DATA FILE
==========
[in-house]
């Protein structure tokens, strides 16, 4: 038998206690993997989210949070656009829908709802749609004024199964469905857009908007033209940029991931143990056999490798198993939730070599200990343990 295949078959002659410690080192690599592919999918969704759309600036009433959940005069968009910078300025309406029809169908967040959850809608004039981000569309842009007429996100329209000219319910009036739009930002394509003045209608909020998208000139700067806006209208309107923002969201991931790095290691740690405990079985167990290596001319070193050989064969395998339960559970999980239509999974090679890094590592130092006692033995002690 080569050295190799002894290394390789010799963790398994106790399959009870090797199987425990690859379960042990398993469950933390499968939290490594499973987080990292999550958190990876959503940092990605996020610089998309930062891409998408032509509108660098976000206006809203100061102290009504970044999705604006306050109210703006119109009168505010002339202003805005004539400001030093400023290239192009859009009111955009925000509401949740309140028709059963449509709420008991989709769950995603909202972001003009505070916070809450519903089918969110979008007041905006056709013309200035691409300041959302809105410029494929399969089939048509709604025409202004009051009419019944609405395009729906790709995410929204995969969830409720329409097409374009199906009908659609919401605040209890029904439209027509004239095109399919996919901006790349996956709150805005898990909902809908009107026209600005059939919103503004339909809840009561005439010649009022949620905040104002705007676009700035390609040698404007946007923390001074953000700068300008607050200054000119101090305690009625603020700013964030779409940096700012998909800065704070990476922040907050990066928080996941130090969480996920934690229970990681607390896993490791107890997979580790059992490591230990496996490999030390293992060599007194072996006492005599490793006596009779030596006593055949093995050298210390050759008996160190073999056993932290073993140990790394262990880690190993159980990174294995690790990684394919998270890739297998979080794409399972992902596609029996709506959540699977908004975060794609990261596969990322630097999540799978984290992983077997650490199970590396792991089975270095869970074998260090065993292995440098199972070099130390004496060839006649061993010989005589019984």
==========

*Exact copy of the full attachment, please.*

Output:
[in-house]
């Protein structure tokens, strides 16, 4: 038998206690993997989210949070656009829908709802749609004024199964469905857009908007033209940029991931143990056999490798198993939730070599200990343990 295949078959002659410690080192690599592919999918969704759309600036009433959940005069968009910078300025309406029809169908967040959850809608004039981000569309842009007429996100329209000219319910009036739009930002394509003045209608909020998208000139700067806006209208309107923002969201991931790095290691740690405990079985167990290596001319070193050989064969395998339960559970999980239509999974090679890094590592130092006692033995002690 080569050295190799002894290394390789010799963790398994106790399959009870090797199987425990690859379960042990398993469950933390499968939290490594499973987080990292999550958190990876959503940092990605996020610089998309930062891409998408032509509108660098976000206006809203100061102290009504970044999705604006306050109210703006119109009168505010002339202003805005004539400001030093400023290239192009859009009111955009925000509401949740309140028709059963449509709420008991989709769950995603909202972001003009505070916070809450519903089918969110979008007041905006056709013309200035691409300041959302809105410029494929399969089939048509709604025409202004009051009419019944609405395009729906790709995410929204995969969830409720329409097409374009199906009908659609919401605040209890029904439209027509004239095109399919996919901006790349996956709150805005898990909902809908009107026209600005059939919103503004339909809840009561005439010649009022949620905040104002705007676009700035390609040698404007946007923390001074953000700068300008607050200054000119101090305690009625603020700013964030779409940096700012998909800065704070990476922040907050990066928080996941130090969480996920934690229970990681607390896993490791107890997979580790059992490591230990496996490999030390293992060599007194072996006492005599490793006596009779030596006593055949093995050298210390050759008996160190073999056993932290073993140990790394262990880690190993159980990174294995690790990684394919998270890739297998979080794409399972992902596609029996709506959540699977908004975060794609990261596969990322630097999540799978984290992983077997650490199970590396792991089975270095869970074998260090065993292995440098199972070099130390004496060839006649061993010989005589019984």